From Manchester to: The Lakes of Austria - A Stunning Summer Destination

Arriving at Salzburg Airport, St Wolfgang is a 40 minute drive away, taking in astounding scenery and views. Straddling the huge Wolfgangsee lake, here's the best of what the area has to offer visitors.

By Ben Brown | Last updated 1 March 2018

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Apart from all the money and groupies, being Lionel Richie must be pretty hard. No matter how many new songs you write and perform, everyone still just wants to hear Dancing On The Ceiling. In a very roundabout way one could view Austria in a similar vein; regardless of how beautiful, creative or exciting most of the places are, people mainly associate you with either The Sound of Music or skiing.

After a full four days in the town of St Wolfgang, and the surrounding settlements located in and around the lakes in the north of the country, that association is quite clearly ignorant. Just like Lionel Richie, Austria has a lot more to offer. Consider this our attempt to convince you to ditch thoughts of Bodrum,  abandon Ibiza, and instead head to Central Europe for your summer shits and giggles.

Arriving at Salzburg Airport, St Wolfgang is a swift 40 minute drive away, a journey that takes in some truly astounding scenery and views. Straddling the huge Wolfgangsee Lake, the town features the kind of quiet, windy roads you would expect to find a couple of A-Listers walking down in some romcom or other; lanes littered with lovely cafes, beautiful boutique shops, and serene restaurants. After the promises, then, here’s the proof behind our point.


Spectacular Scenery

In terms of what you are going to see, it’s safe to say this corner of Austria truly is one hell of a jaw-dropping region. As you would expect, with crystal clear lake in the middle of a mountain range, the views both from below and above are truly awe-inspiring, and pictures really can’t do them any justice at all. Still, we tried.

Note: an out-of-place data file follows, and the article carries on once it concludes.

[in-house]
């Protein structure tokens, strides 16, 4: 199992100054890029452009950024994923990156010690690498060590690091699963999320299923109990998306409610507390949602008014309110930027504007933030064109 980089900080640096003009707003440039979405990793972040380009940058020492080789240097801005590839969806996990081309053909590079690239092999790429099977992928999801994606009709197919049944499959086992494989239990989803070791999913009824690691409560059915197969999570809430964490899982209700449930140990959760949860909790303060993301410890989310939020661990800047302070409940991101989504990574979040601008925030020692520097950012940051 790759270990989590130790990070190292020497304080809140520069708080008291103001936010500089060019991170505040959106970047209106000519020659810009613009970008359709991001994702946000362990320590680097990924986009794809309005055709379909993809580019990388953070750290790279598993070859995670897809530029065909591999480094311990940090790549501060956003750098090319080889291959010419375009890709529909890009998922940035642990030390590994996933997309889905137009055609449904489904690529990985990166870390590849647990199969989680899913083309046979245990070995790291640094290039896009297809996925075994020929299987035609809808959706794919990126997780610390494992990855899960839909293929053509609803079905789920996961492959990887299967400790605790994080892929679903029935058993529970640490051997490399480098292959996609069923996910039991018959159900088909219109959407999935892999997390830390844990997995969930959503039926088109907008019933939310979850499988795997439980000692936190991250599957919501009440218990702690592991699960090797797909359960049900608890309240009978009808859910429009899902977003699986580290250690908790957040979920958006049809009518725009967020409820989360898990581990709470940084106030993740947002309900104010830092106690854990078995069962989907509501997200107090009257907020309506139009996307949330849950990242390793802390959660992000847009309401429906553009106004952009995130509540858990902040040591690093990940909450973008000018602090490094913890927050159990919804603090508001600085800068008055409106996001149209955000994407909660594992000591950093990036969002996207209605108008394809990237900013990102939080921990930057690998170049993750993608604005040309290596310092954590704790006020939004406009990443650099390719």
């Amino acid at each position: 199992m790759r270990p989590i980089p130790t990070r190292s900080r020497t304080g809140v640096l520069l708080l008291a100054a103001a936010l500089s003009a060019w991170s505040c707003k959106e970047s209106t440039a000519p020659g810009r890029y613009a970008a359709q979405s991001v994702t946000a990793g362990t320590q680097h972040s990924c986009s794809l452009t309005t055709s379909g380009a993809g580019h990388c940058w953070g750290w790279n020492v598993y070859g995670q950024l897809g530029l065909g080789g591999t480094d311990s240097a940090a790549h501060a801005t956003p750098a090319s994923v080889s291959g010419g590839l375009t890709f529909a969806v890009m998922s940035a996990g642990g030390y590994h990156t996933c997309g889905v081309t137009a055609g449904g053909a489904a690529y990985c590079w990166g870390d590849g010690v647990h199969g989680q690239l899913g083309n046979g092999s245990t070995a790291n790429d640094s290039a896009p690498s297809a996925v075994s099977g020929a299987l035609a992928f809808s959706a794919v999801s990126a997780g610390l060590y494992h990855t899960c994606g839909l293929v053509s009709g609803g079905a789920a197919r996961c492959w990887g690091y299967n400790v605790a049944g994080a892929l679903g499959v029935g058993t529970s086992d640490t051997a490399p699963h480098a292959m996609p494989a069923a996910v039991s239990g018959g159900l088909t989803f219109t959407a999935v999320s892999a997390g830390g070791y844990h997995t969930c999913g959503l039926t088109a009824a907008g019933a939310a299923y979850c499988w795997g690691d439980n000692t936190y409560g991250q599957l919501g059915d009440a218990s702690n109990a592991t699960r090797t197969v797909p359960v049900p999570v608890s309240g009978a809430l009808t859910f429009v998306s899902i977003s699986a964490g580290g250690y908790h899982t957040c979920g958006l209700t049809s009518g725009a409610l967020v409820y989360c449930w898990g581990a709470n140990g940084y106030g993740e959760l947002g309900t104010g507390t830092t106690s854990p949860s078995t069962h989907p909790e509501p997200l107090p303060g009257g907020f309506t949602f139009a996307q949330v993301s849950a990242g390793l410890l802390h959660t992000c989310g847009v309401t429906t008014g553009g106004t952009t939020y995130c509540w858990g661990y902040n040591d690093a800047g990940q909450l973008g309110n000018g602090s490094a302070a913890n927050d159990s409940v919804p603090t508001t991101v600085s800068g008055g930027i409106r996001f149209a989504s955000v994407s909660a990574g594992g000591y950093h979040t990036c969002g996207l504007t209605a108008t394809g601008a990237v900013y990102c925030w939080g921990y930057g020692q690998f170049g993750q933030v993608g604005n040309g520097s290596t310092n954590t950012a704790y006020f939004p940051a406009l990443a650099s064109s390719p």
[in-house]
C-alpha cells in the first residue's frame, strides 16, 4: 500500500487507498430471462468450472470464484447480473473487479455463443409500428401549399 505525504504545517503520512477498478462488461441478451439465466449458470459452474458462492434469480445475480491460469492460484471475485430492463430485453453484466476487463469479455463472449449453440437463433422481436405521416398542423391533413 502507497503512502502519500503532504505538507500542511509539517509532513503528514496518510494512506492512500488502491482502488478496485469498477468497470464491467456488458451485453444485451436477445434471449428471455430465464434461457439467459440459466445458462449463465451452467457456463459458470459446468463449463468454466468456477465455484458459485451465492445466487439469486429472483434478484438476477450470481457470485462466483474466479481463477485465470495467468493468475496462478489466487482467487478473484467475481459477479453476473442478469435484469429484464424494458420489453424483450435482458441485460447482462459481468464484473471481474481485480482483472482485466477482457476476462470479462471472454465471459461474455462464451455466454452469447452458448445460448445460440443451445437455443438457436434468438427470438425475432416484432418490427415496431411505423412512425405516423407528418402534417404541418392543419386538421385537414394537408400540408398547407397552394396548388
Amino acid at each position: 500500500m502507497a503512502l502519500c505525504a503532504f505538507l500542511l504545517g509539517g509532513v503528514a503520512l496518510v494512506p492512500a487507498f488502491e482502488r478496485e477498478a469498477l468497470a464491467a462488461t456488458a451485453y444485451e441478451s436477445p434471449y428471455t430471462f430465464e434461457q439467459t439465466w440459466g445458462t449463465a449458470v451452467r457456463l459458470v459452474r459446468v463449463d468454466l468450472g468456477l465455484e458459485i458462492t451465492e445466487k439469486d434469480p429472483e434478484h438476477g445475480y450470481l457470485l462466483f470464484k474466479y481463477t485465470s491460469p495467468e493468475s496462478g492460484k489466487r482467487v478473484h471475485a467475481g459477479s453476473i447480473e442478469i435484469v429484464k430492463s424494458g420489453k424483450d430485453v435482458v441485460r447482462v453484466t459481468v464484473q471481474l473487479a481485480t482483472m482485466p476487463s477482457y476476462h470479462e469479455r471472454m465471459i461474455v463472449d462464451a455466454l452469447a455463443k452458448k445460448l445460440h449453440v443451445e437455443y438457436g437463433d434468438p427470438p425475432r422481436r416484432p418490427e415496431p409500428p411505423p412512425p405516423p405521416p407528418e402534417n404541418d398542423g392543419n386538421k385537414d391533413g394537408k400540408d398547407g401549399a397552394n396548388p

Dominating the various peaks and hills overlooking St Wolfgang is the Schafberg, the highest in the area, and probably the best place to enjoy those vistas. To get to the top you take a ride on the Schafbergbahn – Austria’s steepest cog railway which manages to chug its way up the side of the mountain in 35 minutes. Which isn’t bad, considering that’s an ascent of 1,363m.

Once at the summit you can see a full 360-degree panorama of the area, with the Austrian Alps stretching off into the seemingly-endless distance. With the Hotel Schafbergspitze and the Himmelspforte Refuge Hut up there providing an excuse to enjoy a seat and beer, whilst soaking up the experience, a few hours spent staring aimlessly here definitely won’t feel wasted.

If you want a different angle of the lake, and a closer inspection of the Alps, head to Zwolfer Horn, just on the outskirts of St. Gilgen – a town on the north west end of Wolfgangsee. Once home to Mozart’s sister – a really impressive claim to fame – it remains a quiet, picturesque spot where you will find a rather rickety old cable car offering a lift up the mountain.

You will fear for your life on the ageing contraption, although the cars are due to be replaced by 21st Century ones which have passed numerous EU tests, alongside the obligatory ‘rowdy teenage boy’ challenge that all cable cars must endure. Once again, what you see from atop the Horn is phenomenal, and a real testament to the area in general. No matter where you look there is great scenery to take your breath away.


Historical Importance

Austria has enjoyed a long, illustrious history; most recently dominated by the Habsburg dynasty, who were like the Windsors are now, but without the Las Vegas stripping and big ears. For a quick lesson in all things Habsburg head to Bad Ischl – a small town around 20km East of St Wolfgang. Famed throughout the land for its spa status, and as a summer residence of various Emperors and Empresses, throughout the years monarchs have claimed the warm, salty waters heal everything from gout to nightmarish, err, paper cuts, making people flock to the area, which has been popular ever since.

One of the main draws of this charming place is the Summer Palace, or Kaiservilla, where Habsburg royalty spent their summers; most recently Emperor Franz Joseph right up until 1918. The palace, it must be said, should not be visited if you are offended by dead animals – the place has enough antlers and stuffed Disney characters on the walls to make Ace Ventura have an aneurism.